NEW ORLEANS (WGNO)—The New Orleans City Council is taking a fresh look at juvenile truancy and its connection with crime.
Officials say, since the COVID-19 pandemic, Orleans Parish has seen a historic amount of truancy among juveniles.
“On the fifth of this year, we had a teen dropped off at an emergency room at 2:20 a.m. in the morning who died,” Council President JP Morrell said. “I mean, this is reality right now in the city.”
During Monday’s community development committee meeting, council members declared they will collaborate with the school board to reestablish the city’s truancy center.
“Because there’s an effort by both the council and the school board to collaborate and share resources to staff a truancy center, as well as enable a variety of different law enforcement groups to try to help kids who are truant be brought to a truancy center, so their parents can be contacted, and they can be resourced,” Morrell explained.
The committee tabled bringing back the city’s curfew center that previously addressed issues after school late into the night.
A spokeswoman for the Louisiana Center for Children’s Rights says a curfew doesn’t curb violence; instead, it further strains the relationship between kids and police officers.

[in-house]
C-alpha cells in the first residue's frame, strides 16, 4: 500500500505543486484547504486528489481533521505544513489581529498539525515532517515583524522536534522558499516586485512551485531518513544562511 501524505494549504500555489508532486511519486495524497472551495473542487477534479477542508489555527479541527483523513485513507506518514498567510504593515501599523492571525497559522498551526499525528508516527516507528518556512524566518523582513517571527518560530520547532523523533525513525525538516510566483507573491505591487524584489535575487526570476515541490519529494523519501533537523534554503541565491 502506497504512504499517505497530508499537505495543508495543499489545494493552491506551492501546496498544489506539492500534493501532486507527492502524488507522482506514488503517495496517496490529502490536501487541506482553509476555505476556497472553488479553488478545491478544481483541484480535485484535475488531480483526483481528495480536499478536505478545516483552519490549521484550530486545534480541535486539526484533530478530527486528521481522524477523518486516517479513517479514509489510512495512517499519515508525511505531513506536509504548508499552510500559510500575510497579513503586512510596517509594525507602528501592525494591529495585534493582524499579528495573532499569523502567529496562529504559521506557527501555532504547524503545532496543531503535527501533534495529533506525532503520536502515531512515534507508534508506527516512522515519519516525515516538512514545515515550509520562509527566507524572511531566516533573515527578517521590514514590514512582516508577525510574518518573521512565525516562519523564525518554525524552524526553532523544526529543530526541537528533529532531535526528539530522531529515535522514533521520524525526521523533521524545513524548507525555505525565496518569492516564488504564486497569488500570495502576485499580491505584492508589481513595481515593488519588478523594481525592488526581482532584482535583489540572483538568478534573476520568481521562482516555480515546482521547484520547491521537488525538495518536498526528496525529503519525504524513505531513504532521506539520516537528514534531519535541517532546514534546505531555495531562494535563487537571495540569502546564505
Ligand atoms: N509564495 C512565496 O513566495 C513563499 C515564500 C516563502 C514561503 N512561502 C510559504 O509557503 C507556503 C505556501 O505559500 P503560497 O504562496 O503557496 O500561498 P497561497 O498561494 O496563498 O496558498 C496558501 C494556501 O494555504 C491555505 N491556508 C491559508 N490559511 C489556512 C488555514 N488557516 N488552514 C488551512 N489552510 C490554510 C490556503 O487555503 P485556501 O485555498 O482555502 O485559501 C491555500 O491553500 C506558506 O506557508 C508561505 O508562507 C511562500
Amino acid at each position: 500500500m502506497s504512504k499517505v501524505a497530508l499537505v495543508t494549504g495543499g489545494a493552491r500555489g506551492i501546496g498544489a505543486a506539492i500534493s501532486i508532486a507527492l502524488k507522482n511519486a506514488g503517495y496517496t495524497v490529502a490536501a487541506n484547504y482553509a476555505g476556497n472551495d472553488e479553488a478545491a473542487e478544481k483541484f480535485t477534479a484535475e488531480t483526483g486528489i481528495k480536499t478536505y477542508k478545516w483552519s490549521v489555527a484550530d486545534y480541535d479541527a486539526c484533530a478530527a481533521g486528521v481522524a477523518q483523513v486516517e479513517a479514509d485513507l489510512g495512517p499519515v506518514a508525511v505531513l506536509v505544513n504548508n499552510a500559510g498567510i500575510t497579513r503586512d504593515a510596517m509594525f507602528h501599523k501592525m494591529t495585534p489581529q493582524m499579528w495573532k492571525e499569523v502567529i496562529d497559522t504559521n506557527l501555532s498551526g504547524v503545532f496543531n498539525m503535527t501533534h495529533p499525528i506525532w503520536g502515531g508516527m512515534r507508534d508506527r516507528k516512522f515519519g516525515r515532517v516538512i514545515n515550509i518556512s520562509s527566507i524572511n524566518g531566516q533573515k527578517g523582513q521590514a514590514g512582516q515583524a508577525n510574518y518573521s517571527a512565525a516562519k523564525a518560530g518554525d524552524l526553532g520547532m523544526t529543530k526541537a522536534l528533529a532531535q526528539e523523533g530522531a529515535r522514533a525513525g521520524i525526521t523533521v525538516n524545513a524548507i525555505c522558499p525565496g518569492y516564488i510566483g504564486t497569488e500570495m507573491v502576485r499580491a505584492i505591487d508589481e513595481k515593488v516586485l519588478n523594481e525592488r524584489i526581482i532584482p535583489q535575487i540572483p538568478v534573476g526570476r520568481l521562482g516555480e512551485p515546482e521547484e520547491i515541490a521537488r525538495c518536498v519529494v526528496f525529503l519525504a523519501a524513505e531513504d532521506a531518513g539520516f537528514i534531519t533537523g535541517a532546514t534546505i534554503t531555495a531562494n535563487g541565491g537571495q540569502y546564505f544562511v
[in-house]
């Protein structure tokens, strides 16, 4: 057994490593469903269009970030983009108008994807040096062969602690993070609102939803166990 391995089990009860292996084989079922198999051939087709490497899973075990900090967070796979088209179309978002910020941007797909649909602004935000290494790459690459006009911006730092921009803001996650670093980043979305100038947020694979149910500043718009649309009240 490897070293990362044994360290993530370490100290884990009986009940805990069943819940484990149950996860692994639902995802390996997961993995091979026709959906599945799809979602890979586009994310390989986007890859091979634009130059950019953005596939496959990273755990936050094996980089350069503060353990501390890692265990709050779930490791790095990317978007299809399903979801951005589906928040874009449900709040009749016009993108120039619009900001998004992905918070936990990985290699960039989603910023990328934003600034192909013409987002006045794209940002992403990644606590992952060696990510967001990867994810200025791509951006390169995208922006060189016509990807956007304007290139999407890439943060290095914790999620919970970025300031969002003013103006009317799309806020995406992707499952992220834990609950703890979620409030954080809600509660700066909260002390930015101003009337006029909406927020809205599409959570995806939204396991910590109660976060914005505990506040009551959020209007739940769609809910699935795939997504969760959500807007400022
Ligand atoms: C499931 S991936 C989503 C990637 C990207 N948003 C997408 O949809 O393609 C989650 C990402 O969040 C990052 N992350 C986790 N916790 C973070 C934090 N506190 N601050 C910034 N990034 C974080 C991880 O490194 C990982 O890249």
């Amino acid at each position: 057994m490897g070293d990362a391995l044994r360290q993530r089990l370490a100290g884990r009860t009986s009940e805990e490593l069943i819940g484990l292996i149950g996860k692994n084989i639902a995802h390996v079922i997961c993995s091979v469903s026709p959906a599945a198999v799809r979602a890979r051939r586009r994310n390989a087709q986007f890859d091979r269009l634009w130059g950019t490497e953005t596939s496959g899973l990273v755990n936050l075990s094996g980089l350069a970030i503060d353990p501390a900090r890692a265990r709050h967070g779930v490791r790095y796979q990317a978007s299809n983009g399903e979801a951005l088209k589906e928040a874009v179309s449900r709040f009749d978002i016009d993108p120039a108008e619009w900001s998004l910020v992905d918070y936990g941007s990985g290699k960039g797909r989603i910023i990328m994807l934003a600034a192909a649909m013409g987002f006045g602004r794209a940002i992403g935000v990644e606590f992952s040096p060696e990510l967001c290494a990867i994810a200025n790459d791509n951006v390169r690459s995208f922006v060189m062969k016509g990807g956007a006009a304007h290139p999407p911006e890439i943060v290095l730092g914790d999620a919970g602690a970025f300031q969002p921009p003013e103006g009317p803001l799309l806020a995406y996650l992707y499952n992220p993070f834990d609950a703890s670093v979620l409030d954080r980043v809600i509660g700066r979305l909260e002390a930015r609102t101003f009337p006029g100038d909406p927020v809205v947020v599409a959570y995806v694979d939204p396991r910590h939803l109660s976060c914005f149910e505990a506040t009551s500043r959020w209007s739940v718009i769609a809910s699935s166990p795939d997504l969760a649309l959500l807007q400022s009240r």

“As we hear calls from the public to do something about what is very serious, that we do something that works and that we don’t just double down in doing what we’ve always been doing that hasn’t been working,” Kristen Rome, the co-executive director for Louisiana Center for Children’s Rights, said.
However, once a truancy center is established, city stakeholders may revisit the curfew center discussion.
“If part of the potential curfew center is ensuring that we understand what’s happening with young people and we make sure that they get the resources that they need, no matter the time of the day, we’re in support of young people getting the resources that they need always,” Rome said.
Some city council members are eager to revisit the curfew topic because part of enforcing curfew is holding the parents accountable.
We reached out to the school board about federal funding, and a spokeswoman says some federal grant allocations are driven by enrollment.